During Information Dissemination’s June 2012 Fifth Anniversary Month, an article by Megan Eckstein in Inside the Navy (18 June 2012—behind the firewall) detailed the December 2011 formation of the “Navy Directed Energy Steering Group”, constituted in order to provide “‘strategic goals, guiding principles, missionary priorities, roles and responsibilities and overarching objectives regarding the acquisition and fielding of DEW across the Navy and the Marine Corps,’ said David Stoudt, senior director of naval capabilities and readiness, and the executive secretary of the steering group.”. Stoudt further explains in the Inside the Navy piece: “By bringing in OPNAV and headquarters [of the] Marine Corps and the warfighters and the fleets and all that, that’s where you go through the process of identifying what kind of military gaps are out there, and then we help the technologists identify where their capabilities could land should they be successful," Stoudt said. “So that’s kind of the marriage that’s happening right now with the steering group."
There appears to be more to this than just a bureaucratic initiative. The integration of disruptive technology is never easy…hence, the name. Institutional interests align in order to protect the status quo, the psychological impact of “sunk costs” seem overwhelming, upgrades of existing technologies suddenly appear at a fraction of the cost of the emerging modalities, and timelines become ever-extended as science and technology/research and development investments chase safer and more easily fielded technology. Steering Group Executive Secretary Stoudt put it this way in the Inside the Navy piece, with my emphasis added: “These capabilities are going to have to earn their way onto the battlefield, meaning if they don’t bring something new to the warfighters that they can’t do either more cheaply some other way or by some pre-existing capability, it’s going to be very difficult to get these things on the battlefield."
There is in this statement, something of an acknowledgement of the difficulty Directed Energy and Electric Weapons Systems (DEEWS) face. That is, if one were to survey current validated Navy capability requirements, it is difficult for DEEWS to displace current approaches to servicing them, given the development costs necessary to bring DEEWS to the point of maturity. So in this case—there is little reason to aggressively pursue them. When requirements officers are then presented with operational capabilities that current systems cannot possibly achieve—but which are tailor-made for DEEWS, one often hears, “well, we don’t have a requirement for that.” And so, absent a requirement, the development costs necessary to mature the disruptive technology are applied to technologies servicing validated military requirements. This vicious cycle reinforces the view often heard from DEEWS critics that “lasers have been just around the corner” for decades.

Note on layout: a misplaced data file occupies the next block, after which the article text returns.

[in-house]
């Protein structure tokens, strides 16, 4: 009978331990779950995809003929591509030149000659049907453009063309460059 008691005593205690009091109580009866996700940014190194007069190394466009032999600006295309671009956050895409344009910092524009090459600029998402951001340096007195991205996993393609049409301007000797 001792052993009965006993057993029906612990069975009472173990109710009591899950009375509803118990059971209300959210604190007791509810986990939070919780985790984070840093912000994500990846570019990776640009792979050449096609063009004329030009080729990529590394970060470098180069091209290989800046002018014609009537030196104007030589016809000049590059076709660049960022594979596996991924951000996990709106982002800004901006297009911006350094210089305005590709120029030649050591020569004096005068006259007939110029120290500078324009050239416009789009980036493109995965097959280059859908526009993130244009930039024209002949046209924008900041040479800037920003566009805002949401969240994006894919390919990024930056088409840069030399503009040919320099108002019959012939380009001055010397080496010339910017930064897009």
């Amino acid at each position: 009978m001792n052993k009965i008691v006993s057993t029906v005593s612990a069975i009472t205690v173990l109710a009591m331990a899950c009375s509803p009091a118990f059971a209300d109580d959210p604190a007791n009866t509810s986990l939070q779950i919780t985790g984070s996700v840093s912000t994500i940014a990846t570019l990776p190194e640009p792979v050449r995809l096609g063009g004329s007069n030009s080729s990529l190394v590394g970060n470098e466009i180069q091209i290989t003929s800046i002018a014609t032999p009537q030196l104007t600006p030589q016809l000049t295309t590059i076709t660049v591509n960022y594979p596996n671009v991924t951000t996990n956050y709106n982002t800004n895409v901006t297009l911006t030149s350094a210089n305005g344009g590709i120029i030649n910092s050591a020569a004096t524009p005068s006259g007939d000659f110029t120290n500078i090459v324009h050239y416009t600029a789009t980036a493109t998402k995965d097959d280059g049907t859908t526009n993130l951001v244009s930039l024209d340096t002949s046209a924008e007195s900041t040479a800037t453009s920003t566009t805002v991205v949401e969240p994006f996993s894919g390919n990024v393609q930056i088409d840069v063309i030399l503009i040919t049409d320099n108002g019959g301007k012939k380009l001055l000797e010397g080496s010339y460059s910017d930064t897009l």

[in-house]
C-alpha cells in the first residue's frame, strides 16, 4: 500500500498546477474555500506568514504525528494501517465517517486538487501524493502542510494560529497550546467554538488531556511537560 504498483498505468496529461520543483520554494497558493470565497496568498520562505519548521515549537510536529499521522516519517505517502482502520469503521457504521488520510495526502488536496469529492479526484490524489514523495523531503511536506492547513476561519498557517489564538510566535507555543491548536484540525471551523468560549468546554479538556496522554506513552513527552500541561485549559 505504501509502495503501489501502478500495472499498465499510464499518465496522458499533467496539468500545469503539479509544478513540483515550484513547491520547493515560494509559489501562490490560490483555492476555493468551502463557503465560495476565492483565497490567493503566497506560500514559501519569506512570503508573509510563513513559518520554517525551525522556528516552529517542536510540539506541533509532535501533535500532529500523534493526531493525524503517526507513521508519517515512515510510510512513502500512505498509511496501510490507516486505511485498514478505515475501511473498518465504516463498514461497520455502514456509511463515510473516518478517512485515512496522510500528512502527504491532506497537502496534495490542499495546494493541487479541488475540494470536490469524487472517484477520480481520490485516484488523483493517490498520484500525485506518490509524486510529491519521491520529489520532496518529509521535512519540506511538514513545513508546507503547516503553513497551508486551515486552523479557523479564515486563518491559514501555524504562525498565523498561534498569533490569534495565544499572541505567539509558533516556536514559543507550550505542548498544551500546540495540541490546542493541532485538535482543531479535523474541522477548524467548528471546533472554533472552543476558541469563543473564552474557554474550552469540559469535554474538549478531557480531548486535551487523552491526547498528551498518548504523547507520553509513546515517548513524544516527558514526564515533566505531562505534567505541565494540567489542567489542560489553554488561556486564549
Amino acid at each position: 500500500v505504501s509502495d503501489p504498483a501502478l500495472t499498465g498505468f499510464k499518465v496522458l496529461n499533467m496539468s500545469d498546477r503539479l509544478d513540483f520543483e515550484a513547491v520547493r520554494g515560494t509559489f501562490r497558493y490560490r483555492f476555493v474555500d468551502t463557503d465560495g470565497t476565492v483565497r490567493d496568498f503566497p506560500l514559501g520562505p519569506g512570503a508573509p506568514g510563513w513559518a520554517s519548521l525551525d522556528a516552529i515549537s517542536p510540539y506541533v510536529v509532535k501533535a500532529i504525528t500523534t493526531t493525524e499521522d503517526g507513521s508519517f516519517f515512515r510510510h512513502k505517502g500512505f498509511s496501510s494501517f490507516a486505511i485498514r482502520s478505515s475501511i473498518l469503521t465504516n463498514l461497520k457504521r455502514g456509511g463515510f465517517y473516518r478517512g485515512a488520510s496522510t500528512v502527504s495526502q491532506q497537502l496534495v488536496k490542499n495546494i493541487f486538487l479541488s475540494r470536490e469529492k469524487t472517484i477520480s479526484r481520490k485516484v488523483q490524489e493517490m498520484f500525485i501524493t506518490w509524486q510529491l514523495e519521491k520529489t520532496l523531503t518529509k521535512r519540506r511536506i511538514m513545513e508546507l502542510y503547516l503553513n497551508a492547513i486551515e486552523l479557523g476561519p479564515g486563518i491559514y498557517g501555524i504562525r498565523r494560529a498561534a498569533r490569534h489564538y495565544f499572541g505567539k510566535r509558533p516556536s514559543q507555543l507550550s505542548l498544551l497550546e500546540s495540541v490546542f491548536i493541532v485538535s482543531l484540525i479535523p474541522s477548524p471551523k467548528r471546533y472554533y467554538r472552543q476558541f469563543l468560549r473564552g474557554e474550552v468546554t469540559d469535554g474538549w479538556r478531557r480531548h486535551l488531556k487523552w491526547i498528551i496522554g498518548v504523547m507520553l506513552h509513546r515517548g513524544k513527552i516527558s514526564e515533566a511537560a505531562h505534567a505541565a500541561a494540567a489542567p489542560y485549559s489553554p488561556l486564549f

We live in austere budgetary times, and the tax-paying American public has a right to expect its Navy to question expenses and to manage the budget in a way that provides required current readiness and acceptable future capability. This often drives smart, visionary people to adopt short term mindsets when faced with tough budgetary questions. After all, a Requirements Officer has a two or three year tour in the Pentagon, and he/she makes their bones by presenting leadership with balanced programs. That balance is at most, a POM measurement, and is more precisely, a next-year’s budget target.
I believe the primary value in the new Directed Energy Steering Group will be in its capacity to think beyond the requirements/cost cycle that frustrates the both the introduction of DEEWS technologies and the THINKING that invariably must precede their introduction. At an action officer level, the Steering Group can help break the cycle by gathering a cross-section of the community of interest—to include CONOPS developers, requirements officers, technologists, acquisition professionals, and operators, and perhaps generating concepts enabled by emerging technologies.
Ultimately it will take leadership at the policy and oversight level to plant flags on the battlefield and say “We need to get here, and we need to get here by a certain date. We understand the near-term costs, but the future capabilities and efficiencies more than justify the short term pain.” This vision then can begin to take form through the annual POM process that defines where Navy is going and the fundamental strategy it will follow to get there. This is the opportunity to express the need that will eventually become the kind of formal requirement that a future weapon system development would respond to. Engaging and overcoming the “requirements gap” is a function the new Directed Energy Steering Group should consider; it will make all the difference in the long-run.